People tend to assume a lot of things about me, and that’s just fine. Keeps things interesting.
But one aspect of my life that seems to get an untoward amount of attention are my relationships, and the predictions, commentary, and advice offered is often surprising, if not shocking, because of who it comes from.
“You’ll find a pretty girl in some foreign land and settle down soon.”
That’s one I hear most often, and from people of all ages, genders, political affiliations, and sexual preferences. Apparently settling down is popular across the board, and lots of folks want me to follow suit.
“You should stop being a man-whore and sleeping your way around the world. Tricking girls into thinking the relationship will go somewhere is bad policy, bro.”
Generally people who know me at all don’t hurl this one at me, but I’ve had quite a few people accuse me of similar things. People who haven’t even read anything I’ve written, spoken to me, or otherwise checked their facts tend to assume a lot.
Not only does this concept not give women much credit when it comes to thinking for themselves, it’s also patently wrong, but I’ll get to that in a second.
There’s one more that I hear, and though it’s not as often, it’s been popping up with increasingly frequency:
“Don’t get tied down. You’re doing the right thing. Enjoy people but don’t offer up your life as a sacrifice.”
I don’t know that I’ve ever heard it in exactly those words, but that’s the gist of what’s said.
Shockingly, it’s not Seattle hipsters or porn actors or polyamorous couples (quintuples?) who usually give me this warning, but older men and women who have led a more traditional life and experienced many years of happy marriage, have kids, etc.
My personal philosophy on the matter tends to stray more toward what that last group prescribed: I fill my life with meaningful and valuable relationships. I surround myself with people who enable me to do more rather than those who would limit me, and do the same in return.
There’s a knee-jerk reaction to look at this idea and say “Oh wow, a guy who doesn’t want to get locked in a relationship, now I’ve seen everything.” But this is different in principle and action than just wanting to sleep around.
If you look at how I live my life, as a traveling entrepreneur and minimalist, you’ll note some consistent trends in how I approach the world. I aim for personal education, increased communication, and clearing out the clutter to make more room for things I value. This applies to the stuff I own, of course, but it also applies to my relationships.
When I meet someone who I like and respect and want to get to know better, I do what I can to get more involved with them, whatever shape that involvement might take.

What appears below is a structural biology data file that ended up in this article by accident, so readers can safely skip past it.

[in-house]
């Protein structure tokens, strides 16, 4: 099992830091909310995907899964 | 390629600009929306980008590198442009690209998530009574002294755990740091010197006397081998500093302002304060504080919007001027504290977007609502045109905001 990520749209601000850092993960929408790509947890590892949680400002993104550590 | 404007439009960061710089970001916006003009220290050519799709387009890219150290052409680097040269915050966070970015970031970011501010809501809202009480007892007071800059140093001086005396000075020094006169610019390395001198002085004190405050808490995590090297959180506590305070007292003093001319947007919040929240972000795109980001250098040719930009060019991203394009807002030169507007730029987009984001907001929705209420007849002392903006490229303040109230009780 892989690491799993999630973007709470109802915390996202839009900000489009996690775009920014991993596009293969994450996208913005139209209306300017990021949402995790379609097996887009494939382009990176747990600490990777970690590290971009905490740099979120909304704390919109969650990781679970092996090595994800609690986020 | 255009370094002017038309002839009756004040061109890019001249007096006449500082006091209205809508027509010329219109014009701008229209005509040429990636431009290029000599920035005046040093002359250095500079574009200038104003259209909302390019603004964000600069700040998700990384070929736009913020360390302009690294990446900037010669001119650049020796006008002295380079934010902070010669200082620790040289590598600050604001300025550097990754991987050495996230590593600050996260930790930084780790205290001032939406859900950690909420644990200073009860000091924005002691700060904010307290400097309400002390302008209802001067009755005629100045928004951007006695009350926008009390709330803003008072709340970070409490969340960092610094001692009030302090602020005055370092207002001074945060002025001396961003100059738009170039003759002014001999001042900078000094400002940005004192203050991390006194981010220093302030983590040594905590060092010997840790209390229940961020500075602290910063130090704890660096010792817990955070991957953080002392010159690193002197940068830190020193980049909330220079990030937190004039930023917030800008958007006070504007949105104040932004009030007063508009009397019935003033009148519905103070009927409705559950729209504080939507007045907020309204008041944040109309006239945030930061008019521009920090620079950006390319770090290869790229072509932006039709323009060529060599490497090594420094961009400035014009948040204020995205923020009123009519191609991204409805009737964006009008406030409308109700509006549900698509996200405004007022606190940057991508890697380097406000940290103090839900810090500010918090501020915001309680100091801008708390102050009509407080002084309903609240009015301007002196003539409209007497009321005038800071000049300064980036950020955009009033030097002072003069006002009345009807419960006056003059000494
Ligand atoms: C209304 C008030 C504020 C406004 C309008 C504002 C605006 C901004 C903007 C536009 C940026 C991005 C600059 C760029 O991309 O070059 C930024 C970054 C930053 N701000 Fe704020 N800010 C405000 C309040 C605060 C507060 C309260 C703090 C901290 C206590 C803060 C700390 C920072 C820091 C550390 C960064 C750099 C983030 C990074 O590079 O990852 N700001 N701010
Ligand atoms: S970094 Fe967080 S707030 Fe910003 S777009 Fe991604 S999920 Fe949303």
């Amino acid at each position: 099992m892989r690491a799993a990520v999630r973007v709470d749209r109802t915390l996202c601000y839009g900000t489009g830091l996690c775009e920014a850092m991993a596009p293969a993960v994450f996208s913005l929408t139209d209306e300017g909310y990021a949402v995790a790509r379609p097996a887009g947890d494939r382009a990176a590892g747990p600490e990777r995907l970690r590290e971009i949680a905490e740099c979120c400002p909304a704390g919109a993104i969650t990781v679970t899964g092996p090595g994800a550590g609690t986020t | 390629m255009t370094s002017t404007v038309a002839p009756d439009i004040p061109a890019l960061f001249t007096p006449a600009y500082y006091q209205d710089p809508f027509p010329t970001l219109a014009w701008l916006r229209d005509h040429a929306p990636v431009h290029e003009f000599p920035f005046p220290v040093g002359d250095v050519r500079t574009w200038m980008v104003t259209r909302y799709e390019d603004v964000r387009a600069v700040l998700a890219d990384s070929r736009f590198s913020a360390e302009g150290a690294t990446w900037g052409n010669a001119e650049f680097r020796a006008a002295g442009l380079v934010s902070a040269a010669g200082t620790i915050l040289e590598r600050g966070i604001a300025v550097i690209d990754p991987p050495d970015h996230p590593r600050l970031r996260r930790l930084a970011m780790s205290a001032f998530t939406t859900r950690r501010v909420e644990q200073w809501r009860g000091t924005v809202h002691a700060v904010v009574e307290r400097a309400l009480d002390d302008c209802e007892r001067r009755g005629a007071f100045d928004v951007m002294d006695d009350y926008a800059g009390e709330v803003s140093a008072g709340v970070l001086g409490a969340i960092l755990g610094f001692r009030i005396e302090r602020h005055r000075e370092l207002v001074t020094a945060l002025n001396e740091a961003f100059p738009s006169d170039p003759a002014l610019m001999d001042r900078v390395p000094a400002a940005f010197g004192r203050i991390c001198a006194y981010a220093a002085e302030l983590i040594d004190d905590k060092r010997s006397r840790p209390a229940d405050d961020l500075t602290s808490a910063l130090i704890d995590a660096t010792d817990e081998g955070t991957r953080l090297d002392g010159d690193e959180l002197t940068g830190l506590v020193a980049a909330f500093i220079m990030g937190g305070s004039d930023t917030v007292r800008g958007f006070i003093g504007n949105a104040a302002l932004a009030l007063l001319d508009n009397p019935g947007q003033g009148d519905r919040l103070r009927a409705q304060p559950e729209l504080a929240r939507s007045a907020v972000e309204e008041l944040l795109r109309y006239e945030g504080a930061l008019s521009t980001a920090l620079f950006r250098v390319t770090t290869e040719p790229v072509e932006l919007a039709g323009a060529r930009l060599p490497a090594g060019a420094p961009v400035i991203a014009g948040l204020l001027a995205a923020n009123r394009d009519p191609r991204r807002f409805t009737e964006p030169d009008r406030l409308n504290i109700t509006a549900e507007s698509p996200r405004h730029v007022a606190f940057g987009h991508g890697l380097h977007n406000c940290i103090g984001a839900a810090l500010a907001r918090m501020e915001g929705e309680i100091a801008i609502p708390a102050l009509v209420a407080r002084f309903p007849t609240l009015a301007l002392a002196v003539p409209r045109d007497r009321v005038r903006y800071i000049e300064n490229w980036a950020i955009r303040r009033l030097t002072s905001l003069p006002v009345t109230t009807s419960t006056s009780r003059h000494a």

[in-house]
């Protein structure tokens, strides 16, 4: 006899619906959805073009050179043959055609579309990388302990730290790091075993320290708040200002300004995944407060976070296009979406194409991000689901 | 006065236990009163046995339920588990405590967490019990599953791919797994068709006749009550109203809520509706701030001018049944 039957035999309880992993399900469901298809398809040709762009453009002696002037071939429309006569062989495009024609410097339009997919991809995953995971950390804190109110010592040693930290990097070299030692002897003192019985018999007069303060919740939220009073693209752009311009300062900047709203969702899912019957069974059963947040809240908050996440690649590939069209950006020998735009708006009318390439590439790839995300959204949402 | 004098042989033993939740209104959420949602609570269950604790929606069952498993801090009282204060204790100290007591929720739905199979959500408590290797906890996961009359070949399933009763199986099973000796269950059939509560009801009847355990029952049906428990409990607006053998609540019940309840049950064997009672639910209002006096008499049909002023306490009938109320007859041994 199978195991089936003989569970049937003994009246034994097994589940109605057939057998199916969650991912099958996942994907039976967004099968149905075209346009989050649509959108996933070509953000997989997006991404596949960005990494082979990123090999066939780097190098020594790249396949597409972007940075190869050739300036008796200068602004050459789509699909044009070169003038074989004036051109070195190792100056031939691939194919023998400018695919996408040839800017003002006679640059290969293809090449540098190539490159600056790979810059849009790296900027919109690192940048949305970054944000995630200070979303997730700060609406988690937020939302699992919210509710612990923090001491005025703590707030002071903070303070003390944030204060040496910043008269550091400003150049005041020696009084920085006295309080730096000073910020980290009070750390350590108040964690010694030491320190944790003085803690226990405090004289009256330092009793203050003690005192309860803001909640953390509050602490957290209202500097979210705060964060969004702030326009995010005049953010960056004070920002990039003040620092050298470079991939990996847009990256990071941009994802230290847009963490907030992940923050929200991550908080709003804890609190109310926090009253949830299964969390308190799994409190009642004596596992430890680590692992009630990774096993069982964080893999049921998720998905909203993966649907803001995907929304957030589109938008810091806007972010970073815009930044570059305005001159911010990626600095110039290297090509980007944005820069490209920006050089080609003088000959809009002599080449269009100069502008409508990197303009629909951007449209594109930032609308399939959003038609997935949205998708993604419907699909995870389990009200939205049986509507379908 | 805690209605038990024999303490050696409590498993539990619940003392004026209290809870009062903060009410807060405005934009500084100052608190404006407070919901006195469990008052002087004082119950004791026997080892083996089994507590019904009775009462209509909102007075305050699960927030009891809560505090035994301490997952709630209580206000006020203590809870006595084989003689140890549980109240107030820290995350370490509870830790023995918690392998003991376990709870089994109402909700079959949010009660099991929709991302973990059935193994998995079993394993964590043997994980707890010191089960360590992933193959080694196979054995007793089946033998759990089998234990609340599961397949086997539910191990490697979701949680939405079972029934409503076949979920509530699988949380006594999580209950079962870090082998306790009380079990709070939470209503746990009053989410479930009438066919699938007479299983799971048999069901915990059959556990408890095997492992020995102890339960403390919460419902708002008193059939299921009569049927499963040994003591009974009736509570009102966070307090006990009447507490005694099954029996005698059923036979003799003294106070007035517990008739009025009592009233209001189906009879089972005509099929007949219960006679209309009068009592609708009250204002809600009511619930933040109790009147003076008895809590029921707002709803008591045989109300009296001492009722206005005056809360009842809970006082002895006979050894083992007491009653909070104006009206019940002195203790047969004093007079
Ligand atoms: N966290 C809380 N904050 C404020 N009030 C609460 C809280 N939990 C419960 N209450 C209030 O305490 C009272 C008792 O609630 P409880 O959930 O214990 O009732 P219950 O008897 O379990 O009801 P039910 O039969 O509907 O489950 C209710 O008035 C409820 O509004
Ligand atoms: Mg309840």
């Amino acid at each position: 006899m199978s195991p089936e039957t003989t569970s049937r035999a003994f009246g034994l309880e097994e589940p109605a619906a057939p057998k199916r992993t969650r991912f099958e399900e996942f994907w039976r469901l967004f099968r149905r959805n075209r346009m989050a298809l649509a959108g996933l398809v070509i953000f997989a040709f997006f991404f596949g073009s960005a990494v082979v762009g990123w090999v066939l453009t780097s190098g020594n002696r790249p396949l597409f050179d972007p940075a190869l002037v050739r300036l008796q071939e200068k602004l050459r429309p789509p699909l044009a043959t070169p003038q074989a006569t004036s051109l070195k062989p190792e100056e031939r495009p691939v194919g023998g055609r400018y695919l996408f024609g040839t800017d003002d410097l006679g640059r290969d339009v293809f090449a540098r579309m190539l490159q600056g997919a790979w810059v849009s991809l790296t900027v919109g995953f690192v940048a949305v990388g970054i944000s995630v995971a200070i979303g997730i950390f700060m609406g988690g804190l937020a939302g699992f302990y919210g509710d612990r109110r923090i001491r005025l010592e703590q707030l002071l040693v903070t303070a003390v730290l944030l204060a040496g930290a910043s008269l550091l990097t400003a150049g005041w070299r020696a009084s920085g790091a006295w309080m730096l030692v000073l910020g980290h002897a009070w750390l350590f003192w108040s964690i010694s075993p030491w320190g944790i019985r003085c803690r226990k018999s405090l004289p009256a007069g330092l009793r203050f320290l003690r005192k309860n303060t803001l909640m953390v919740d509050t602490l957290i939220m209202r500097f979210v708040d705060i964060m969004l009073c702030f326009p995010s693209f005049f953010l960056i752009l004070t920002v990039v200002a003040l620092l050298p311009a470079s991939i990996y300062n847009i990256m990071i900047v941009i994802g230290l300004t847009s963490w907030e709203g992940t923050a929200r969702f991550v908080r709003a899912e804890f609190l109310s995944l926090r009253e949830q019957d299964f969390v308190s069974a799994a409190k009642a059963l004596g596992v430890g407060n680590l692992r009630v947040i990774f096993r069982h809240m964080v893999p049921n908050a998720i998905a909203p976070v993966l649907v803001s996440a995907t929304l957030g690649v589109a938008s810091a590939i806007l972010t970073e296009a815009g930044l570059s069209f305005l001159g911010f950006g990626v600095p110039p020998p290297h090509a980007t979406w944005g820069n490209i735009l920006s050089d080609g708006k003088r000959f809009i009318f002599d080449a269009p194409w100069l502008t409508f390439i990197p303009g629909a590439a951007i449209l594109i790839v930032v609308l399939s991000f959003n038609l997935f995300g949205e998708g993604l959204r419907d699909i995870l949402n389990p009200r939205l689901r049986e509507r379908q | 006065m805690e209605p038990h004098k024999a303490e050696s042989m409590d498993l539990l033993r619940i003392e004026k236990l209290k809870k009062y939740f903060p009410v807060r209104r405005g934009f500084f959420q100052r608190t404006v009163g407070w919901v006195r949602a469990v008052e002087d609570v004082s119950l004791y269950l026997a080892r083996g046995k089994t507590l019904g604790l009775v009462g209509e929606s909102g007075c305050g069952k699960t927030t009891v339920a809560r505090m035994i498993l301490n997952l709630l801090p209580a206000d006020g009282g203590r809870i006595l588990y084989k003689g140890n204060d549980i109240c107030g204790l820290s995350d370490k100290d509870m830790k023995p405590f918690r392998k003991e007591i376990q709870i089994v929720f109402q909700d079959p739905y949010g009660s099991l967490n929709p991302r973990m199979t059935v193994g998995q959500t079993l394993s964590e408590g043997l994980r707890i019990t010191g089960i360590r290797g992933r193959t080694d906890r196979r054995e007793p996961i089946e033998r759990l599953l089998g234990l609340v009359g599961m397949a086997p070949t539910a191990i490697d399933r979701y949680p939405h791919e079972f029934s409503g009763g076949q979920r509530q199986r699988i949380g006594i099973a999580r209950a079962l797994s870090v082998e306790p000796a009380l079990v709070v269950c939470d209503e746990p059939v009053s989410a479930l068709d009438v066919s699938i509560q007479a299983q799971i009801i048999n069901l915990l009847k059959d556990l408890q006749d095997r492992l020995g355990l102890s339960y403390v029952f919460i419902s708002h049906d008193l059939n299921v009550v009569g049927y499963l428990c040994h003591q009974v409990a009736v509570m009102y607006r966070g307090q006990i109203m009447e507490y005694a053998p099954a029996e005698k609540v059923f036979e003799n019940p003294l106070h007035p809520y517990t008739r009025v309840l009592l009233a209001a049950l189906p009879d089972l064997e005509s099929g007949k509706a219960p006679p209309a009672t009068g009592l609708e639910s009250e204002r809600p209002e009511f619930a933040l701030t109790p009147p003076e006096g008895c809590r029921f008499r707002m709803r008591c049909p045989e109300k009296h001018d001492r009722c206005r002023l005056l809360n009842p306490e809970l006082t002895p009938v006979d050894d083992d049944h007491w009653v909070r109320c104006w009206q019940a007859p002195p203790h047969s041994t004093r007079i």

Sometimes this means that we start up a project together, sometimes this means we end up engaging in deep conversations on whatever topics come to mind, sometimes this means we have what I call a “mini-relationship,” sometimes it means we have a physical relationship. Sometimes it’s a combination of many different things.
Whatever the method, though, the important point is that if you want to truly live your philosophy, it means allowing it to cross over into all aspects of your life, not just where it’s easy and most obvious.
Walk the walk, don’t just talk the talk, as the kids say.
Keep in mind I’m not encouraging any particular kind of relationship here, just that you take a good hard look at how you interact with others and manage your relationships, and make sure that they align with your beliefs.
Clearing out your “stuff” might be easier to quantify, but you don’t get points for balancing those books. Only for living the happiest (and therefore philosophically aligned) life you can.
Update: February 3, 2017
One of the wildest comments of this kind that I’ve come across was from a literal comment section, possibly on YouTube, after I was interviewed for a small-town news station as a fluff piece. Nothing was said in the piece about dating or sex, and I’m pretty sure all I did was show how to pack a bag. Regardless, some old guy posted something about how I was clearly irresponsible, traveling the world, getting people pregnant, leaving all those fatherless children in my wake.
I should add, too, because the above piece is a little cluttered and not clear on this:
Relationships and minimalism go well together because the latter is about spending your time, energy, and resources on the most important things in your life. That means the most important relationships should get more of you, and less will be spent on the superfluous or superficial ones. This approach makes an immense difference in how we deal with each other, particularly on the significant other level, but also just with friends and associates.